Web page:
By Anne Teigen
Earlier this month, a new NCSL work group formed to develop a set of bedrock principles of effective juvenile justice state policy, met for the first time in Newport Beach, Calif.
The Juvenile Justice Principles Work Group, made up of 15 state legislative leaders in juvenile justice from across the country, was convened through a partnership with NCSL and the Pew Charitable Trusts’ public safety performance project.
NCSL will publish a report to guide policy review and reform in the state based on the work group’s findings.
The report is intended to identify policy-making strategies that are rooted in research, reflect bipartisan values, and help states invest in proven methods to put justice-involved youth back on the right track, while also keeping communities safe. The group is led by co-chairs Senator Whitney Westerfield (R) from Kentucky and Senator Patty Pansing Brooks (NP) from Nebraska.
The first meeting was an opportunity for members to meet and get information on data-driven policymaking, and the latest research on the causes of juvenile delinquency and effective responses, as well as hear judicial and agency perspectives on juvenile justice reform.
Xavier McElrath-Bey, a senior adviser for the Campaign for the Fair Sentencing of Youth, kicked off the meeting by sharing his story about involvement in the juvenile and criminal justice systems. McElrath-Bey provided a first-person example of the importance of developmentally appropriate, trauma-informed policies. He now holds a bachelor’s degree in social science from Roosevelt University, and is a proud father and national advocate for at-risk youth.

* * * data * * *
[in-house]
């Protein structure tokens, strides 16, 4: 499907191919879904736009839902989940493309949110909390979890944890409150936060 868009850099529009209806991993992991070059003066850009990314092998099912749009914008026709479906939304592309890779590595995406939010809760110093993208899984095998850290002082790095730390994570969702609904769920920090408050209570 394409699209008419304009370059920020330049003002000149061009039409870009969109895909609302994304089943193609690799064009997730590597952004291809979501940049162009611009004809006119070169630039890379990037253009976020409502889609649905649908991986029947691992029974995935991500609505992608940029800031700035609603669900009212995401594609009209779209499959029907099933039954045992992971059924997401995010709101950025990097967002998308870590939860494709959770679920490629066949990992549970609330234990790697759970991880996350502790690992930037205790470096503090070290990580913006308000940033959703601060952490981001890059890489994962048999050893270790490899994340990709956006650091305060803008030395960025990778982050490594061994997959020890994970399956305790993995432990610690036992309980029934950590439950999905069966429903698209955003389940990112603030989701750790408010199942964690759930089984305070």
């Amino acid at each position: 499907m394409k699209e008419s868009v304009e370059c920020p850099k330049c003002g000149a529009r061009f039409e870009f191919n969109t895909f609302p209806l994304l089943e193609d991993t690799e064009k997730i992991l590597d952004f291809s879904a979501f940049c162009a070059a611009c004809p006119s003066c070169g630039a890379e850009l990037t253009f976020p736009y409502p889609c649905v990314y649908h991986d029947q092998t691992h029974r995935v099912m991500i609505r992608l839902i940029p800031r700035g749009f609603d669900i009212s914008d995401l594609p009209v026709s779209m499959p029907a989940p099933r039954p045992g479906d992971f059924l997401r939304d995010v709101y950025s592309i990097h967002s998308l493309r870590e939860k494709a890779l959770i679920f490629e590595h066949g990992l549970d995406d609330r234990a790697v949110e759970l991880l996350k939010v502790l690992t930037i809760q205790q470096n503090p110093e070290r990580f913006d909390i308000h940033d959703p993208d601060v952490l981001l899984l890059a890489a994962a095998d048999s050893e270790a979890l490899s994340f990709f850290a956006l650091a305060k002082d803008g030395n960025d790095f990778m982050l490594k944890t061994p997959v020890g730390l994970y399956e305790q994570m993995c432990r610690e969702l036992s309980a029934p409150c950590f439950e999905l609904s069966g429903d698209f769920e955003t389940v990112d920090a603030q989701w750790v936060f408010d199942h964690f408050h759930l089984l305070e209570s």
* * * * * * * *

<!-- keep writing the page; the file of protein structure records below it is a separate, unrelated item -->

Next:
Dr. Elizabeth Cauffman, professor and director of the Center for Psychology and Law at the University of California, Irvine, presented in-depth information on adolescent brain development and the results of her research on psychosocial maturity of adolescents and desistance from crime. This research shows that most adolescents who commit serious offenses reduce their offending over time, regardless of the intervention they receive.
Additionally, the research shows that longer juvenile incarcerations do not reduce recidivism, that community-based supervision during aftercare can reduce recidivism, and that substance abuse treatment reduces both substance use and offending.
Terri Williams, who oversaw the executive branch juvenile justice continuum in Kansas as the deputy secretary of the Kansas Department of Corrections from 2012-2017, also presented to the work group.
Her presentation focused on the 2016 legislative reforms in Kansas and how the state worked to improve public safety by increasing evidence-based programs for youth in their communities and to reduce the state’s over-reliance on out of home placements.
Judge Lisa Jones, district court judge of Daviess County, Ky., and member of the Kentucky Juvenile Justice Oversight Council, presented on the state’s 2014 comprehensive juvenile justice reform and the work she has done monitoring the implementation of that legislation. Kentucky’s reform has become a model for bipartisan, cross-branch juvenile justice reform.
The work group is slated to hold its second meeting in Boston on Aug. 5, during NCSL’s Legislative Summit.
Anne Teigen is a program principal in NCSL's Criminal Justice program.